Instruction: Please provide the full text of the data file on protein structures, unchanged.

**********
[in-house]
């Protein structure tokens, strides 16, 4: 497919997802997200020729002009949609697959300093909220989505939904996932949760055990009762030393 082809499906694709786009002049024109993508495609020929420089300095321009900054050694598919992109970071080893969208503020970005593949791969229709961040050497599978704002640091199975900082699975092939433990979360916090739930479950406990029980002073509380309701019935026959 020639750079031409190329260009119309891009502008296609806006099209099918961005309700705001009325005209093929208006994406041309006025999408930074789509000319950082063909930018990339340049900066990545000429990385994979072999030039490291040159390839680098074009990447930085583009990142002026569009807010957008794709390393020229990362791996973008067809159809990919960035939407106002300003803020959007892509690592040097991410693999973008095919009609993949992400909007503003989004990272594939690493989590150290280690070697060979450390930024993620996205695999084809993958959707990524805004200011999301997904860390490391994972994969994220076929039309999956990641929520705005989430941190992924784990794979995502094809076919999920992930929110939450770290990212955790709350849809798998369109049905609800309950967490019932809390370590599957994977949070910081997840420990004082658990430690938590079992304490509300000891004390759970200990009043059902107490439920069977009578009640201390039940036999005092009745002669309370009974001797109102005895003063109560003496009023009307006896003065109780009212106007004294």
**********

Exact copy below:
[in-house]
């Protein structure tokens, strides 16, 4: 497919997802997200020729002009949609697959300093909220989505939904996932949760055990009762030393 082809499906694709786009002049024109993508495609020929420089300095321009900054050694598919992109970071080893969208503020970005593949791969229709961040050497599978704002640091199975900082699975092939433990979360916090739930479950406990029980002073509380309701019935026959 020639750079031409190329260009119309891009502008296609806006099209099918961005309700705001009325005209093929208006994406041309006025999408930074789509000319950082063909930018990339340049900066990545000429990385994979072999030039490291040159390839680098074009990447930085583009990142002026569009807010957008794709390393020229990362791996973008067809159809990919960035939407106002300003803020959007892509690592040097991410693999973008095919009609993949992400909007503003989004990272594939690493989590150290280690070697060979450390930024993620996205695999084809993958959707990524805004200011999301997904860390490391994972994969994220076929039309999956990641929520705005989430941190992924784990794979995502094809076919999920992930929110939450770290990212955790709350849809798998369109049905609800309950967490019932809390370590599957994977949070910081997840420990004082658990430690938590079992304490509300000891004390759970200990009043059902107490439920069977009578009640201390039940036999005092009745002669309370009974001797109102005895003063109560003496009023009307006896003065109780009212106007004294």